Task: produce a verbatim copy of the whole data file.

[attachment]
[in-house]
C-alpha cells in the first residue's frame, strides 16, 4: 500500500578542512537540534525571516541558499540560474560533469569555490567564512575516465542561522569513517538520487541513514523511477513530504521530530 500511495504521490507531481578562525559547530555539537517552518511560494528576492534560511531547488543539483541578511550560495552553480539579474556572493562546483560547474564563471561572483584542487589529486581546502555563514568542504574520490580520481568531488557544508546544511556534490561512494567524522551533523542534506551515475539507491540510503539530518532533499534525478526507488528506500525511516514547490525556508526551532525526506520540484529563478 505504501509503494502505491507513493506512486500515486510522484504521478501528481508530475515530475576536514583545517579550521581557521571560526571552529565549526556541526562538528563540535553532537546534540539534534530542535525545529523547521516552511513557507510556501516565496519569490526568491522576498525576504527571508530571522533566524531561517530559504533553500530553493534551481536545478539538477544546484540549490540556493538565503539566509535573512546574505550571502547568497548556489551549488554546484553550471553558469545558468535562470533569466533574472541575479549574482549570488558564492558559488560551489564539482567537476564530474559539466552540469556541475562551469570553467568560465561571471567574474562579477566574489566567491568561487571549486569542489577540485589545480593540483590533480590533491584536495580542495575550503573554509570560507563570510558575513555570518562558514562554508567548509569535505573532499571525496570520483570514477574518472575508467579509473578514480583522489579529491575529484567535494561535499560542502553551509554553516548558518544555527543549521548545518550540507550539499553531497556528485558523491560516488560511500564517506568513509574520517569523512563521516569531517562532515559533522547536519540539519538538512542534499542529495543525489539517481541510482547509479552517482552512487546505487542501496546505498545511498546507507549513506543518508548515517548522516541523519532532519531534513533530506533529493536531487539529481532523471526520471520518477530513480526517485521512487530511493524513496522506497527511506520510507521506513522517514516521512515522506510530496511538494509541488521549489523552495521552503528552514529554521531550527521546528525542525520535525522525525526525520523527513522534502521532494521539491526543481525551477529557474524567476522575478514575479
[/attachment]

[in-house]
C-alpha cells in the first residue's frame, strides 16, 4: 500500500578542512537540534525571516541558499540560474560533469569555490567564512575516465542561522569513517538520487541513514523511477513530504521530530 500511495504521490507531481578562525559547530555539537517552518511560494528576492534560511531547488543539483541578511550560495552553480539579474556572493562546483560547474564563471561572483584542487589529486581546502555563514568542504574520490580520481568531488557544508546544511556534490561512494567524522551533523542534506551515475539507491540510503539530518532533499534525478526507488528506500525511516514547490525556508526551532525526506520540484529563478 505504501509503494502505491507513493506512486500515486510522484504521478501528481508530475515530475576536514583545517579550521581557521571560526571552529565549526556541526562538528563540535553532537546534540539534534530542535525545529523547521516552511513557507510556501516565496519569490526568491522576498525576504527571508530571522533566524531561517530559504533553500530553493534551481536545478539538477544546484540549490540556493538565503539566509535573512546574505550571502547568497548556489551549488554546484553550471553558469545558468535562470533569466533574472541575479549574482549570488558564492558559488560551489564539482567537476564530474559539466552540469556541475562551469570553467568560465561571471567574474562579477566574489566567491568561487571549486569542489577540485589545480593540483590533480590533491584536495580542495575550503573554509570560507563570510558575513555570518562558514562554508567548509569535505573532499571525496570520483570514477574518472575508467579509473578514480583522489579529491575529484567535494561535499560542502553551509554553516548558518544555527543549521548545518550540507550539499553531497556528485558523491560516488560511500564517506568513509574520517569523512563521516569531517562532515559533522547536519540539519538538512542534499542529495543525489539517481541510482547509479552517482552512487546505487542501496546505498545511498546507507549513506543518508548515517548522516541523519532532519531534513533530506533529493536531487539529481532523471526520471520518477530513480526517485521512487530511493524513496522506497527511506520510507521506513522517514516521512515522506510530496511538494509541488521549489523552495521552503528552514529554521531550527521546528525542525520535525522525525526525520523527513522534502521532494521539491526543481525551477529557474524567476522575478514575479